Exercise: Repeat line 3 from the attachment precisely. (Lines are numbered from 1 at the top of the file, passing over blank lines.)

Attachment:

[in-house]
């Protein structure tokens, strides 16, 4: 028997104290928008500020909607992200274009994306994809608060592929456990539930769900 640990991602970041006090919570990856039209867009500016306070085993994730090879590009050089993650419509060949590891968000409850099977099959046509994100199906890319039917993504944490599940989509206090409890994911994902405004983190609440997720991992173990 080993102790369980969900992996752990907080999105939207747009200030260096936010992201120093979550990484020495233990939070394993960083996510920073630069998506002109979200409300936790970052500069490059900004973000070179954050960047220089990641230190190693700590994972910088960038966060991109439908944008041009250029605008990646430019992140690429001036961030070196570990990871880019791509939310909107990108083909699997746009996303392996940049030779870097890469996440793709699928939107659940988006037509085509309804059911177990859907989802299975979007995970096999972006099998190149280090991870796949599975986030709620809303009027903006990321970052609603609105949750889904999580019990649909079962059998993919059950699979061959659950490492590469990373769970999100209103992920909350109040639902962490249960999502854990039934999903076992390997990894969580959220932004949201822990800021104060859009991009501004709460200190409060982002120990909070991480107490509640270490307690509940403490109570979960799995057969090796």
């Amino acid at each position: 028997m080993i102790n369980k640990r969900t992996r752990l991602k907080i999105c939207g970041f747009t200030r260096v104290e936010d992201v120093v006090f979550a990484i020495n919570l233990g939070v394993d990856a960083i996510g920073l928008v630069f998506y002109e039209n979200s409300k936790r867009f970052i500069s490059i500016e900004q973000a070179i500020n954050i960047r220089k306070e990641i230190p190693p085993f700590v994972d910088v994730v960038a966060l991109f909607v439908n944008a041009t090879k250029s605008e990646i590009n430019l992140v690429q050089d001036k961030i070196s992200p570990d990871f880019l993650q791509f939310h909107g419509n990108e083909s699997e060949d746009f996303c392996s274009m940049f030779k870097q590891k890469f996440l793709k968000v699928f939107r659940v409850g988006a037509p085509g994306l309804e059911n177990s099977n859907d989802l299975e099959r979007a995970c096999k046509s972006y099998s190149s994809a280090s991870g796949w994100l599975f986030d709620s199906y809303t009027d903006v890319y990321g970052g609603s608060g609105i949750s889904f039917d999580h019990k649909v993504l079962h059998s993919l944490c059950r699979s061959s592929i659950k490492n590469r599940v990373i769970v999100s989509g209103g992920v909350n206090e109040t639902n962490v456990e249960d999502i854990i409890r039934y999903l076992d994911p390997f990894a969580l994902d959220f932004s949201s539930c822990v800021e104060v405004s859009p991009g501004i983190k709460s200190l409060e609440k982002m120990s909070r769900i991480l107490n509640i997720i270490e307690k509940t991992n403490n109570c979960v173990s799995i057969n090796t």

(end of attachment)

């Amino acid at each position: 028997m080993i102790n369980k640990r969900t992996r752990l991602k907080i999105c939207g970041f747009t200030r260096v104290e936010d992201v120093v006090f979550a990484i020495n919570l233990g939070v394993d990856a960083i996510g920073l928008v630069f998506y002109e039209n979200s409300k936790r867009f970052i500069s490059i500016e900004q973000a070179i500020n954050i960047r220089k306070e990641i230190p190693p085993f700590v994972d910088v994730v960038a966060l991109f909607v439908n944008a041009t090879k250029s605008e990646i590009n430019l992140v690429q050089d001036k961030i070196s992200p570990d990871f880019l993650q791509f939310h909107g419509n990108e083909s699997e060949d746009f996303c392996s274009m940049f030779k870097q590891k890469f996440l793709k968000v699928f939107r659940v409850g988006a037509p085509g994306l309804e059911n177990s099977n859907d989802l299975e099959r979007a995970c096999k046509s972006y099998s190149s994809a280090s991870g796949w994100l599975f986030d709620s199906y809303t009027d903006v890319y990321g970052g609603s608060g609105i949750s889904f039917d999580h019990k649909v993504l079962h059998s993919l944490c059950r699979s061959s592929i659950k490492n590469r599940v990373i769970v999100s989509g209103g992920v909350n206090e109040t639902n962490v456990e249960d999502i854990i409890r039934y999903l076992d994911p390997f990894a969580l994902d959220f932004s949201s539930c822990v800021e104060v405004s859009p991009g501004i983190k709460s200190l409060e609440k982002m120990s909070r769900i991480l107490n509640i997720i270490e307690k509940t991992n403490n109570c979960v173990s799995i057969n090796t």